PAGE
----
Background: Abdominal aortic coarctation above the renal arteries leads to severe hypertension (HTN) above the stenotic site. We have recently shown marked up-regulations of endothelial nitric oxide synthase (eNOS) in heart and thoracic aorta and of neuronal NOS (nNOS) in the brain of rats with severe aortic coarctation above the renal arteries. We hypothesize that the presence of severe regional HTN in the face of marked up-regulation of NO system may be partly due to enhanced NO inactivation by reactive oxygen species (ROS) leading to functional NO deficiency.
Methods: Tissue nitrotyrosine (which is the footprint of NO interaction with ROS) was determined by Western blot in sham-operated control and aortic-banded (above renal arteries) rats three weeks postoperatively. Intra-arterial pressure and tissue nitrotyrosine (Western blot) were measured.
Results: The banded group showed a marked rise in arterial pressure measured directly through a carotid cannula (203 +/- 9 vs. 131 +/- 2 mm Hg, P < 0.01). Compared with the sham-operated controls, the banded animals exhibited significant increases in nitrotyrosine abundance in the heart, brain, and the aorta segment above the stricture. In contrast, nitrotyrosine abundance was unchanged in the abdominal aorta segment below the stricture wherein blood pressure was not elevated.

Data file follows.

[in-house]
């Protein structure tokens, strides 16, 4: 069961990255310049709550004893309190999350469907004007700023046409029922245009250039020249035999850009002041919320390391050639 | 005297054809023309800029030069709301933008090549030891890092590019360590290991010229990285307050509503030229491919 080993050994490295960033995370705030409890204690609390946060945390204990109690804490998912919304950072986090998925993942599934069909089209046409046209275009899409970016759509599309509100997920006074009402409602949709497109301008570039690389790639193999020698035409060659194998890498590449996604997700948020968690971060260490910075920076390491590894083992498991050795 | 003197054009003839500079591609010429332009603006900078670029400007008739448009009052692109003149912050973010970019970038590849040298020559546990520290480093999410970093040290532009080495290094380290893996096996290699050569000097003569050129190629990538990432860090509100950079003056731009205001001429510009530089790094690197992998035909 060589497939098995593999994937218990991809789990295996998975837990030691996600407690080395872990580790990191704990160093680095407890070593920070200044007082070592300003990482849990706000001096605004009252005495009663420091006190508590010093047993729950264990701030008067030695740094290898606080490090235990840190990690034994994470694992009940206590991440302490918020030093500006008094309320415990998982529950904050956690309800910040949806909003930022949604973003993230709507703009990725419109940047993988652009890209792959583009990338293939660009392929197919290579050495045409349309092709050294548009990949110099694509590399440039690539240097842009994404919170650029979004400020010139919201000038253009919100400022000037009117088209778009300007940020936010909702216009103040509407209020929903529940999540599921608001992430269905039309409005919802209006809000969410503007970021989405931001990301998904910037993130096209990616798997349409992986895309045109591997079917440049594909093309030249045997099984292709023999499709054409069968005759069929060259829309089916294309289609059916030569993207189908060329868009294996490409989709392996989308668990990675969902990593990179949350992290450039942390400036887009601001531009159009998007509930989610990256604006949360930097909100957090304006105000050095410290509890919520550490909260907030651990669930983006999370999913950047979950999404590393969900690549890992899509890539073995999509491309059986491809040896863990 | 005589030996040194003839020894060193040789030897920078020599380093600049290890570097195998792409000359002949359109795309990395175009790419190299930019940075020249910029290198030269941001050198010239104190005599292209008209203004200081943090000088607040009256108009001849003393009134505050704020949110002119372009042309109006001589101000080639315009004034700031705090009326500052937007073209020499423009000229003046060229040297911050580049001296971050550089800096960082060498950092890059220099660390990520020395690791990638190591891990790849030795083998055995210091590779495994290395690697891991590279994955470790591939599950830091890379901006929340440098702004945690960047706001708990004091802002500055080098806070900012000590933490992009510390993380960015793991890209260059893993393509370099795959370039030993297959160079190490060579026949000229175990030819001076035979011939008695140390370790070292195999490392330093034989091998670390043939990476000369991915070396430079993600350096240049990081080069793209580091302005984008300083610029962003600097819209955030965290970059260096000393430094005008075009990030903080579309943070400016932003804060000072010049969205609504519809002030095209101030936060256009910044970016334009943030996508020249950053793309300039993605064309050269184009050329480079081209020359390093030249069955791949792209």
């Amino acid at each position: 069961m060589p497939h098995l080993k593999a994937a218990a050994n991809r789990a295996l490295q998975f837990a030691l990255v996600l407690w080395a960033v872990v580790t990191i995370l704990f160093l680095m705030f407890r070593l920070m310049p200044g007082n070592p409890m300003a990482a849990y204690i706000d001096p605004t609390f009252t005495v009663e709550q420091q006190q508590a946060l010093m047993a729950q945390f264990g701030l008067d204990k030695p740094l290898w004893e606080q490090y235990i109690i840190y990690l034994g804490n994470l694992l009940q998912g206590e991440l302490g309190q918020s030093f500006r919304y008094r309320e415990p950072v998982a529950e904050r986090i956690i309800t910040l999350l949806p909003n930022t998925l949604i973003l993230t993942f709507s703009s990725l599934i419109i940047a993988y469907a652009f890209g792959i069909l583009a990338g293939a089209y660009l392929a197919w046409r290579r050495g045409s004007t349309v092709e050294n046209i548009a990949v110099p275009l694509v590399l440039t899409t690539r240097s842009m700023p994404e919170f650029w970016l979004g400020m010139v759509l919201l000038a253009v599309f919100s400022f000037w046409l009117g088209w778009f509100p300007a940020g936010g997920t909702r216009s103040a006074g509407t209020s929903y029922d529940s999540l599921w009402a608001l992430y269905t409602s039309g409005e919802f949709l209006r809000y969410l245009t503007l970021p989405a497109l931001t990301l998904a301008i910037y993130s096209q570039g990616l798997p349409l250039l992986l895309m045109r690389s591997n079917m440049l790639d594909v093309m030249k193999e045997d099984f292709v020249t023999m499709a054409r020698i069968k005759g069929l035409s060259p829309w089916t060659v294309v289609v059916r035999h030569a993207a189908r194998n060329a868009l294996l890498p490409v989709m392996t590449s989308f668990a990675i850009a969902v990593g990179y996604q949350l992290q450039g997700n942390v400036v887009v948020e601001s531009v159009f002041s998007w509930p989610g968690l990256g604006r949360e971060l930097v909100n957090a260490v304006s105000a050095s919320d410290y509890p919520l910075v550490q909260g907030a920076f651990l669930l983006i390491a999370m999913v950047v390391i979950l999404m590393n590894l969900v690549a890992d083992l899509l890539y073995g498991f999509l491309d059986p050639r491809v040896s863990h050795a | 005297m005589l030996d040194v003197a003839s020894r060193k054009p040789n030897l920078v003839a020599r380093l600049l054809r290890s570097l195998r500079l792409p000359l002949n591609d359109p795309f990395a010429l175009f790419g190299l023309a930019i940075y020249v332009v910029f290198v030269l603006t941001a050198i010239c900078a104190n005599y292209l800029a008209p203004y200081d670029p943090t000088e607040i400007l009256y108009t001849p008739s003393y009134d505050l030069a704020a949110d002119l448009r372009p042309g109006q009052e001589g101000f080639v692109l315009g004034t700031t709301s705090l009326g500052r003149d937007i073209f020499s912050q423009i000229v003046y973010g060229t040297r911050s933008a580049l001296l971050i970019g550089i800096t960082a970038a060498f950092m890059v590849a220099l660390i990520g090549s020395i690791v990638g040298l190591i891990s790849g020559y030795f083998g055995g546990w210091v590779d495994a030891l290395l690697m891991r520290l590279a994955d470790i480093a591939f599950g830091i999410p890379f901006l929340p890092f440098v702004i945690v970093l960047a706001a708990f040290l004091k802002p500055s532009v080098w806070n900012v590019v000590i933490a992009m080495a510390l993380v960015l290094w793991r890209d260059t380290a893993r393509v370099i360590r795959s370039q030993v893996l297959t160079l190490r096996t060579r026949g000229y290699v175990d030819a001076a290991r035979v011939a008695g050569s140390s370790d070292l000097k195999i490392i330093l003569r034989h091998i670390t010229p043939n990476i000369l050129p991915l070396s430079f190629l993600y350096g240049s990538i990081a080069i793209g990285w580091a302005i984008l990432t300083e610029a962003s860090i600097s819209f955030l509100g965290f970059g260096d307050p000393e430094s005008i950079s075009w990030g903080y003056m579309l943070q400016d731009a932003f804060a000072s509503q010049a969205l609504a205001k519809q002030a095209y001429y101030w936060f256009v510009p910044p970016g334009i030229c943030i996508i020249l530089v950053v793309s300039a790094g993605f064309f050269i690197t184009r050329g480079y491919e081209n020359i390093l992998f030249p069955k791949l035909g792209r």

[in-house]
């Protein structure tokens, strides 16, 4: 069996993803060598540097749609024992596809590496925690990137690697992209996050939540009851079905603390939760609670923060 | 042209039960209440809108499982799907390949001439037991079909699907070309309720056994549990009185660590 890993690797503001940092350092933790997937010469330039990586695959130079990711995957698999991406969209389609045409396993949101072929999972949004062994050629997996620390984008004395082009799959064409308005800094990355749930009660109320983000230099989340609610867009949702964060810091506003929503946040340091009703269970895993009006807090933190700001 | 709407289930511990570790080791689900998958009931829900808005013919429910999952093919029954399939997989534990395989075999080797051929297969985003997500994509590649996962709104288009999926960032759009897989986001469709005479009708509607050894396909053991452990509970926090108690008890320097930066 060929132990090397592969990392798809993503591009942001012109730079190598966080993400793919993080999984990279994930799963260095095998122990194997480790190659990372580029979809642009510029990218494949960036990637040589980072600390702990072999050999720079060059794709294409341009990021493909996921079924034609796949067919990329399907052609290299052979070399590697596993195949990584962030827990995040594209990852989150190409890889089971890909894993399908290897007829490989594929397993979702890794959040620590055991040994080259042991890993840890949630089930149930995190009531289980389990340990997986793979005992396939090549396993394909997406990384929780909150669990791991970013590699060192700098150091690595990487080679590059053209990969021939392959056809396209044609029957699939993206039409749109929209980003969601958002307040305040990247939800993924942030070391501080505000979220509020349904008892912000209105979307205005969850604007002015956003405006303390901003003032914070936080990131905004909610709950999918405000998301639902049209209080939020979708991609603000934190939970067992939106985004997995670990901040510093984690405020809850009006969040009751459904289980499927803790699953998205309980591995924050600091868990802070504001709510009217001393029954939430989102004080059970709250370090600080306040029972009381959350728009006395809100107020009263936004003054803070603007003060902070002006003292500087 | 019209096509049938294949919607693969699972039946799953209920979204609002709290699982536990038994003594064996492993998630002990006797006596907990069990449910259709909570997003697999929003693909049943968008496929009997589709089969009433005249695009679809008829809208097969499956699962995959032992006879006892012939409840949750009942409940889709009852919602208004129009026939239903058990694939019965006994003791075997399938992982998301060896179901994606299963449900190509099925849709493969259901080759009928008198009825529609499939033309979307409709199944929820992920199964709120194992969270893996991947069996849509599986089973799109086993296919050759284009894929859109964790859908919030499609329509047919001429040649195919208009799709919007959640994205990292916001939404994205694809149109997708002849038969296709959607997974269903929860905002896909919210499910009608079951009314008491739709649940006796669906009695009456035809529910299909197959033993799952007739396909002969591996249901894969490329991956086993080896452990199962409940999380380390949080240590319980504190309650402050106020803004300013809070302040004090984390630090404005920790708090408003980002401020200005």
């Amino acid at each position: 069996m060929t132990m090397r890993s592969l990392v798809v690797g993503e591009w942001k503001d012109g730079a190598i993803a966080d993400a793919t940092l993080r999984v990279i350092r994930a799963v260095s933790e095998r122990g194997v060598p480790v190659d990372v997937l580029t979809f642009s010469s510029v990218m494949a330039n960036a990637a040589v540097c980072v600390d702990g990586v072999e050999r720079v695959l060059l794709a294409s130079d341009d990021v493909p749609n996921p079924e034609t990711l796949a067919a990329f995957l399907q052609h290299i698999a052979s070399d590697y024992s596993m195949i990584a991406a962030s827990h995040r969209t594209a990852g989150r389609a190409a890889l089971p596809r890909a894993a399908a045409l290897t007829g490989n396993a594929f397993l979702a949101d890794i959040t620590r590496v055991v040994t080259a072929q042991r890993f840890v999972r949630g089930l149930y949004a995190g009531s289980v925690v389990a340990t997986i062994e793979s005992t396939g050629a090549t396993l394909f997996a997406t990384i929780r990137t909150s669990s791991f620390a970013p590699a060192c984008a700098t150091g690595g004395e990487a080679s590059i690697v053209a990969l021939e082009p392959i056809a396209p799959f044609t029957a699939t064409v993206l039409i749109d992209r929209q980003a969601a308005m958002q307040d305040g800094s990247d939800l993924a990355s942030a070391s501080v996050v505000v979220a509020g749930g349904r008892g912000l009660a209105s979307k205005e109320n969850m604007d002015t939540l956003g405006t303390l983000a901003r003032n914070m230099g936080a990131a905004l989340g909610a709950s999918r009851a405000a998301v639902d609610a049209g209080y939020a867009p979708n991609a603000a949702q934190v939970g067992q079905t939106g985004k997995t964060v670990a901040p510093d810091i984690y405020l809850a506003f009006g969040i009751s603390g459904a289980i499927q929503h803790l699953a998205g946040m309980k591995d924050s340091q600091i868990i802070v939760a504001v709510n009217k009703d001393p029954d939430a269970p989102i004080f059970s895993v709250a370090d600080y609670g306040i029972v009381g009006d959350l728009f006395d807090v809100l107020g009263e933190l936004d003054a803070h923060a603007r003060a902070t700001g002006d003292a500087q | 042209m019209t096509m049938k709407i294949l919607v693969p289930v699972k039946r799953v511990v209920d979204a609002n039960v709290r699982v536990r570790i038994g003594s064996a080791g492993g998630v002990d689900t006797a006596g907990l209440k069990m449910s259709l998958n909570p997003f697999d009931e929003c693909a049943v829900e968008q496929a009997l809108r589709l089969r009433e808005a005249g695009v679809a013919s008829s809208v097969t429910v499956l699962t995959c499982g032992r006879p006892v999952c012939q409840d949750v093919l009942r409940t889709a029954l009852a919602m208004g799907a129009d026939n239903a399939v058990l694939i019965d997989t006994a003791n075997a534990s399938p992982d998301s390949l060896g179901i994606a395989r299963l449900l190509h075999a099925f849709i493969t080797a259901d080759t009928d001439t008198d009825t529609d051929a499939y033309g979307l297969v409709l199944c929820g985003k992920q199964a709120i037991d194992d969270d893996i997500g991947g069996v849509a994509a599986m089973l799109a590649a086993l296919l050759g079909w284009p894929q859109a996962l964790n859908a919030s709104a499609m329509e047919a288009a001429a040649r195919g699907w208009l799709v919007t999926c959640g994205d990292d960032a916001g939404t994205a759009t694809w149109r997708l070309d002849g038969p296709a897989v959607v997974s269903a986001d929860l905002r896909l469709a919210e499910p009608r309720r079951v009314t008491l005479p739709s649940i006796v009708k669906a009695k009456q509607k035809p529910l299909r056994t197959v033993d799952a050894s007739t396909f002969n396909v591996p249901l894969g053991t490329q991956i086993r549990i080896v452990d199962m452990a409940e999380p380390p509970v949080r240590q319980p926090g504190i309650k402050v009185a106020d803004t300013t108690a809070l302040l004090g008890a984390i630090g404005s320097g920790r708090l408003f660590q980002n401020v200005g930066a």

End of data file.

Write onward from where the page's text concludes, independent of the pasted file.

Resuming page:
Conclusion: Coarctation-induced HTN is associated with increased nitrotyrosine abundance in all tissues exposed to high arterial pressure, denoting enhanced ROS-mediated inactivation and sequestration of NO in these sites. This can, in part, account for severe regional HTN in this model. The normality of nitrotyrosine abundance in the abdominal aorta wherein blood pressure is not elevated points to the role of baromechanical factors as opposed to circulating humoral factors that were necessarily similar in both segments.